Bike Plan

This report was prepared for the City of Hobart by consultant Sarah Boyle in conjunction with a Council Steering Committee chaired by Alderman Jeff Briscoe.


An important aspect of bicycle planning is to ensure that the success of future actions (plans and programs) can be measured. If the strategies of the Bike Plan are successful, then there should be an increase in the number of trips by cyclists and a reduction in the bicycle accident statistics.

A target for the number of trips by bicycle in future is 5% by the year 2002 and 10% by the year 2012. These are ambitious targets considering that the current level of usage is approximately 0.6% of all urban journeys.

A target for reduction in bicycle accidents is much more difficult to establish. It may be that success in generating more cycling trips actually leads to an increase in total bicycle accidents but that the accident exposure rate in fact decreases. Targets of a decrease in total accident exposure rate of are 5% by the year 2002 and 10% by the year 2012.

Major findings of this study

The Consultant's findings are numerous. The major findings include:

  • Hobart's inclement weather has an effect on people's willingness to commute by bicycle. When the weather is perceived to be cold or wet, commuters are disinclined to cycle

  • Cyclists tend to use the same major routes that motorists use and most bicycle accidents occur along these routes

  • There is a high rate of under reporting of bicycle accidents

  • General accident social costs based on police reported bicycle accidents, between 1985 and 1995 was estimated to be $5.6 million in the Hobart Municipality ($0.56 million per annum)

  • New car registrations in the greater Hobart area have declined whereas new bicycle sales have increased

Key recommendations include:

     New Assets

  • Install advance Bicycle stop lines and contrasting coloured bike lanes at traffic light intersections. This will allow cyclists to be highly visible both at intersections and whilst riding along the road

  • Place contrasting coloured cycle lanes along high risk arterial roads using a distinctive colour and bicycle stencil and mark lesser routes with a line and stencil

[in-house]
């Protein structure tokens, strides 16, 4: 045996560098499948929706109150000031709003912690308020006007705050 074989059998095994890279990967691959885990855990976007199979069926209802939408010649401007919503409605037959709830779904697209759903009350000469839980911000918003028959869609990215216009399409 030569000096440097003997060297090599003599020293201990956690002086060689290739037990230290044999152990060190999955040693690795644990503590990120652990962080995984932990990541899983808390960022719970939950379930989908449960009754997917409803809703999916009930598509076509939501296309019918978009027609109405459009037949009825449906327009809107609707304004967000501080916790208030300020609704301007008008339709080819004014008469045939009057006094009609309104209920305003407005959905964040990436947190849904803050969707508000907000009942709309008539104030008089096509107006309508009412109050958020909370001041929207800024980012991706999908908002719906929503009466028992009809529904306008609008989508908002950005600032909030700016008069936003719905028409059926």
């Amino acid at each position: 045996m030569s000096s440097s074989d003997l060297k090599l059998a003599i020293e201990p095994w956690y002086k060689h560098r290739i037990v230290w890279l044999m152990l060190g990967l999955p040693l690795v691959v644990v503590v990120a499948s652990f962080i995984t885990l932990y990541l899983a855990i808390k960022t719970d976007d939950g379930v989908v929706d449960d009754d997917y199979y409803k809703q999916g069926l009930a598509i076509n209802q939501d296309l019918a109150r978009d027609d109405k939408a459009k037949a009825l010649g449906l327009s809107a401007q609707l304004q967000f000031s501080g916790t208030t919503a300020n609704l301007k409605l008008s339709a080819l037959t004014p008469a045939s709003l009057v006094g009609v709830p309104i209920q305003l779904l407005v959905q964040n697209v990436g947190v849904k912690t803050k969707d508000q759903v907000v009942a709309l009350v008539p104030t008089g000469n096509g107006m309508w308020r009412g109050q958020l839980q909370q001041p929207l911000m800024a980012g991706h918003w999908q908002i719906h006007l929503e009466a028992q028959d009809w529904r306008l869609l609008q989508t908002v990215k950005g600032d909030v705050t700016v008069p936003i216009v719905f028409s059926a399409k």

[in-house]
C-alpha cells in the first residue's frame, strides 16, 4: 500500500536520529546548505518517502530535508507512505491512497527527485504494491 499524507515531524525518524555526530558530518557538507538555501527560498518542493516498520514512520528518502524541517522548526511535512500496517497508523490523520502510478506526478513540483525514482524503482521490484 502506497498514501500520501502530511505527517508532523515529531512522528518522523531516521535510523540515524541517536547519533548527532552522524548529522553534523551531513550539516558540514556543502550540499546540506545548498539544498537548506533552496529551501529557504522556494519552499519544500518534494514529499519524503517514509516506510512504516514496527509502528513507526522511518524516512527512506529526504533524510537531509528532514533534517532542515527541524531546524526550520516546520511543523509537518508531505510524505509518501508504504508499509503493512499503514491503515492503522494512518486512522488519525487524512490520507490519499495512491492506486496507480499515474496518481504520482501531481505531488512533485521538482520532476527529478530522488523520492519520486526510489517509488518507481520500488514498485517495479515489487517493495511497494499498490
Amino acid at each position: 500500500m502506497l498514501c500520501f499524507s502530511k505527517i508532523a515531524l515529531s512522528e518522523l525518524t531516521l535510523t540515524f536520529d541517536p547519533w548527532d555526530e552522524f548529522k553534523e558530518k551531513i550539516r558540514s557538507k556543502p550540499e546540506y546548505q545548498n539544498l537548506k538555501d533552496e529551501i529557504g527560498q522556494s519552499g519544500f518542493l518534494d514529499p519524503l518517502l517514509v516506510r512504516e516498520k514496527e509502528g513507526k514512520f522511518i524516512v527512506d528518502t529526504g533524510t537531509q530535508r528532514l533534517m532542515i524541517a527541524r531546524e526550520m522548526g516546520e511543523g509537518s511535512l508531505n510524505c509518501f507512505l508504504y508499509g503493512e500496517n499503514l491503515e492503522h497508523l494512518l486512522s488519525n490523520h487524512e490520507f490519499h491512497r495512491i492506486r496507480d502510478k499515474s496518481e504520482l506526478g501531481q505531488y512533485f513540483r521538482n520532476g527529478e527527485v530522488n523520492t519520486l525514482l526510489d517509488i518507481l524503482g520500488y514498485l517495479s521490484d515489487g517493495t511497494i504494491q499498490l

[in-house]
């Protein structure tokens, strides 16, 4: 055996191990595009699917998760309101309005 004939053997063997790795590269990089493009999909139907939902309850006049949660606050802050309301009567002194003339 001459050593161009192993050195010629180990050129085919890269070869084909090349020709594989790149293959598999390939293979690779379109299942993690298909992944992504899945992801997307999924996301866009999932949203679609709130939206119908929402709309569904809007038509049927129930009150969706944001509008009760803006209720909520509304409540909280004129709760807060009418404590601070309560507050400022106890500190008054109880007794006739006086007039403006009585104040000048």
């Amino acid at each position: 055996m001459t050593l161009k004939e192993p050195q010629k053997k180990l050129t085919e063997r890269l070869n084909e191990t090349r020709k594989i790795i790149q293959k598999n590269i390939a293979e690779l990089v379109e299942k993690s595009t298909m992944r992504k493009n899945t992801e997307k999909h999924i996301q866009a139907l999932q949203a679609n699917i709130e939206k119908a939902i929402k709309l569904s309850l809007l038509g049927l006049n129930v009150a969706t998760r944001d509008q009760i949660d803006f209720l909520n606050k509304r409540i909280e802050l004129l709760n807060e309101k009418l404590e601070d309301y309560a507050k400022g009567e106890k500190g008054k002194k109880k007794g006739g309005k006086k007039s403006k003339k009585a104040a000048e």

• Construct smooth kerb crossings at road crossings where shared cycle/pedestrian footpath usage occurs

  • Trial the installation of kerbside elevators or very steep hills - such as Napoleon Street in Battery Point

  • Provide contra-flow cycle lanes along appropriate major arterial roads such as Collins St. and Molle St.

  • Develop recreational and commuter cycle routes to be publicised and promoted by route maps and route signage

  • Develop a specialised logo to identify Hobart cycleway facilities

  • Construct overpasses and paths over and around such places as the Tasman Highway and around the foreshore between Castray Esplanade and Marieville Esplanade

  • Place adequate bicycle parking facilities at key points around the city

  • Asset replacement

  • Repair road surfaces. This includes repair of potholes, the longitudinal interface between concrete slabs, replacing unsafe drainage grates, and the removal of debris on the roads

  • Adjust selected traffic signals to improve cyclist safety

  • Adjust some parking, traffic lanes, No Standing and Clearway zones to provide a safer road space for cyclists

  • Reduce the general urban speed limit from 60 km/hr to 40km/hr or 50km/hr

  • Provide a cycle lane through chicanes and kerb buildings to decrease exposure to traffic at these squeeze points


  • Students make up an uncharacteristically low percentage of users according to the surveys conducted and it is recommended that further surveys and detailed studies into school routes, on a school by school basis, should be undertaken to ascertain how best to increase the number of school students regularly undertaking cycle trips to school

  • Implement a free bicycle hire facility for the CBD called CityBike. Initially 15 bicycles would be purchased with parking facilities with the bicycles released by inserting a $2 coin and the coin refundable on return of bike. Bikes would have inbuilt transmitters to ensure retrieval if stolen

  • Investigate a trial of bicycle racks on Metro buses to improve connectivity between cycling and public transport

  • Investigate improved carriage of bicycles on ferries to improve connectivity between cycling and public transport